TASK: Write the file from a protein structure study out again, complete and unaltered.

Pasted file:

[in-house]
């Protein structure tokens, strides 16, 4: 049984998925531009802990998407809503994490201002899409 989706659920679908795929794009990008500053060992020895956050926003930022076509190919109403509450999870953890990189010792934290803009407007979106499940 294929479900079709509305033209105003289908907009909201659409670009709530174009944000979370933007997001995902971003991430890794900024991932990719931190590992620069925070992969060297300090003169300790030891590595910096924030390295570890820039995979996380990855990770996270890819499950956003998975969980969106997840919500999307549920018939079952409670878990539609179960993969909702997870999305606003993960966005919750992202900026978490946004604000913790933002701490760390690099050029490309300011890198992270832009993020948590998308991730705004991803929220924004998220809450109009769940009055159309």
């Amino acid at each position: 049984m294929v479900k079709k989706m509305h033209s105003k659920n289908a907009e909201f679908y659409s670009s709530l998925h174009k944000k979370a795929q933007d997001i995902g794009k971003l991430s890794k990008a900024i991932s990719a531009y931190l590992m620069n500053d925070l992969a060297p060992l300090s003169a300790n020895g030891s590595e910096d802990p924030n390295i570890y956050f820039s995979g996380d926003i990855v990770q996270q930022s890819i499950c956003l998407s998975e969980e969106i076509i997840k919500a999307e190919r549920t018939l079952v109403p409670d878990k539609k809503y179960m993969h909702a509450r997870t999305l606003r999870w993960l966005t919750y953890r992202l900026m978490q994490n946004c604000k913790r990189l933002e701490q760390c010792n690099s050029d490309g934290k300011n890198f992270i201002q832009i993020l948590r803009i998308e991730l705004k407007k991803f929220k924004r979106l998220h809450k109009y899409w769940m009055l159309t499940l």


[in-house]
């Protein structure tokens, strides 16, 4: 049984998925531009802990998407809503994490201002899409 989706659920679908795929794009990008500053060992020895956050926003930022076509190919109403509450999870953890990189010792934290803009407007979106499940 294929479900079709509305033209105003289908907009909201659409670009709530174009944000979370933007997001995902971003991430890794900024991932990719931190590992620069925070992969060297300090003169300790030891590595910096924030390295570890820039995979996380990855990770996270890819499950956003998975969980969106997840919500999307549920018939079952409670878990539609179960993969909702997870999305606003993960966005919750992202900026978490946004604000913790933002701490760390690099050029490309300011890198992270832009993020948590998308991730705004991803929220924004998220809450109009769940009055159309």
């Amino acid at each position: 049984m294929v479900k079709k989706m509305h033209s105003k659920n289908a907009e909201f679908y659409s670009s709530l998925h174009k944000k979370a795929q933007d997001i995902g794009k971003l991430s890794k990008a900024i991932s990719a531009y931190l590992m620069n500053d925070l992969a060297p060992l300090s003169a300790n020895g030891s590595e910096d802990p924030n390295i570890y956050f820039s995979g996380d926003i990855v990770q996270q930022s890819i499950c956003l998407s998975e969980e969106i076509i997840k919500a999307e190919r549920t018939l079952v109403p409670d878990k539609k809503y179960m993969h909702a509450r997870t999305l606003r999870w993960l966005t919750y953890r992202l900026m978490q994490n946004c604000k913790r990189l933002e701490q760390c010792n690099s050029d490309g934290k300011n890198f992270i201002q832009i993020l948590r803009i998308e991730l705004k407007k991803f929220k924004r979106l998220h809450k109009y899409w769940m009055l159309t499940l």